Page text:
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Cannot disable Norton service

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#1 houyhnhnm


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Posted 24 April 2010 - 06:29 PM

Hi and hello to all (I'm new):

I have a recent Toshiba L505 laptop with Windows 7. I have Norton Internet Security 2010 and I'm quite happy with it, but I also have a subscription to Kasperski for a few more months. Every so often, I would like to also scan my laptop with Kaspersky as an added security but I cannot install Kaspersky back on my computer unless I remove Norton first (that's what Kaspersky's instructions tell me).

I tried to temporarily disable Norton by going the Run and msconfig route and clicking the services tab. When I unchecked Norton, clicked OK and restarted my computer (I was prompted to do so), I discovered that Norton was still there afterwards and was still running as usual. Same when I clicked the Apply button.

I contacted Norton and they seemed baffled. They remotely entered my computer, checked a few things and ultimately uninstalled and reinstalled Norton, saying that that would solve the problem. And they left. It did not solve the problem. I contacted Toshiba, but they were even more flabbergasted and were also unable to help.

So here I am... it seems impossible to temporarily disable Norton for whatever reason. Is Norton playing some game with my computer? Has anyone ever heard of a similar problem ?

Your help is greatly appreciated. Thank you in advance and sorry for being so long-winded (I'm new at this).


Edited by Andrew, 24 April 2010 - 06:36 PM.
Mod Edit: Clarified Title, Moved To More Appropriate Forum - AA

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#2 keyboardNinja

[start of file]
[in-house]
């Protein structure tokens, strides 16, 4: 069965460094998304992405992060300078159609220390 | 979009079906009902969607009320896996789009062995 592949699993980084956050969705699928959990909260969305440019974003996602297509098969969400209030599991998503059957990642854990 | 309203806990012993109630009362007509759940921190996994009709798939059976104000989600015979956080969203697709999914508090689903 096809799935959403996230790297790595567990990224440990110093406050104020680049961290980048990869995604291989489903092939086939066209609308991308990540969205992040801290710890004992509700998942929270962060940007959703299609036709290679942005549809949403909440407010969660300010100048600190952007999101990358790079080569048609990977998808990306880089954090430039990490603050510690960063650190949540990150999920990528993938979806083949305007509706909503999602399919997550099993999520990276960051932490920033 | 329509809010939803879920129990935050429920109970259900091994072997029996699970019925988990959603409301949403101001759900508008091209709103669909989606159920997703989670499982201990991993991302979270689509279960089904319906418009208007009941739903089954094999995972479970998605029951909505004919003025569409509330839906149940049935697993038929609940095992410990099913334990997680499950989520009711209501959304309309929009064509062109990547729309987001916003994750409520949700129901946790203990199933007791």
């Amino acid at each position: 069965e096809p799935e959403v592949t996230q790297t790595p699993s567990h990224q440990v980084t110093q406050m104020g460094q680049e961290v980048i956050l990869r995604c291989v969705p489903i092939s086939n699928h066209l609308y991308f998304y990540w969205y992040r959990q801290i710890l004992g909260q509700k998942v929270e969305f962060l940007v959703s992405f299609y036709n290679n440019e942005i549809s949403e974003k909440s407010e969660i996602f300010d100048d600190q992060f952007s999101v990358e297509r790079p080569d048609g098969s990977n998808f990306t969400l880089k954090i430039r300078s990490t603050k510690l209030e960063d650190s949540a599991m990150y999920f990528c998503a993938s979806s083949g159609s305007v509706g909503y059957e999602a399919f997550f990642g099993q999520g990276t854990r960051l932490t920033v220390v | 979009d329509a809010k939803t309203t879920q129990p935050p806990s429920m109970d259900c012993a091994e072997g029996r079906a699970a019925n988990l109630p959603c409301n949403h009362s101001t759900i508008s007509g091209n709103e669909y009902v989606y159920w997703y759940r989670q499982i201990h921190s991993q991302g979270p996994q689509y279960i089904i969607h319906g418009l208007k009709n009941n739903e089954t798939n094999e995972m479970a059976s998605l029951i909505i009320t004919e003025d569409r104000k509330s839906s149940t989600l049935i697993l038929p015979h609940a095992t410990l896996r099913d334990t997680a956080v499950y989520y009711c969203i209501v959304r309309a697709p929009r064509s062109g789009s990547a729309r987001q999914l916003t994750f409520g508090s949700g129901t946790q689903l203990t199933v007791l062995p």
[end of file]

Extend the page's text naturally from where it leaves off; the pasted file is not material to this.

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Posted 24 April 2010 - 07:03 PM

You are not able to install Kaspersky alongside Norton for a good reason. You should not be running more than one active protection at once. It will only cause trouble.

The primary concern with using more than one anti-virus program is due to conflicts that can arise when both are running in real-time mode simultaneously. Anti-virus software components insert themselves into the operating systems core and using more than one can cause instability, crash your computer, slow performance and waste system resources. When actively running in the background while connected to the Internet, they both may try to update their definition databases at the same time. As the programs compete for resources required to download the necessary files this often can result in sluggish system performance or unresponsive behavior.

Each anti-virus will often interpret the activity of the other as a virus and there is a greater chance of them alerting you to a "False Positive". If one finds a virus and then the other also finds the same virus, both programs will be competing over exclusive rights on dealing with that virus. Each anti-virus will attempt to remove the offending file and quarantine it. If one finds and quarantines the file before the other one does, then you encounter the problem of both wanting to scan each other's zipped or archived files and each reporting the other's quarantined contents. This can lead to a repetitive cycle of endless alerts that continually warn you that a virus has been found when that is not the case.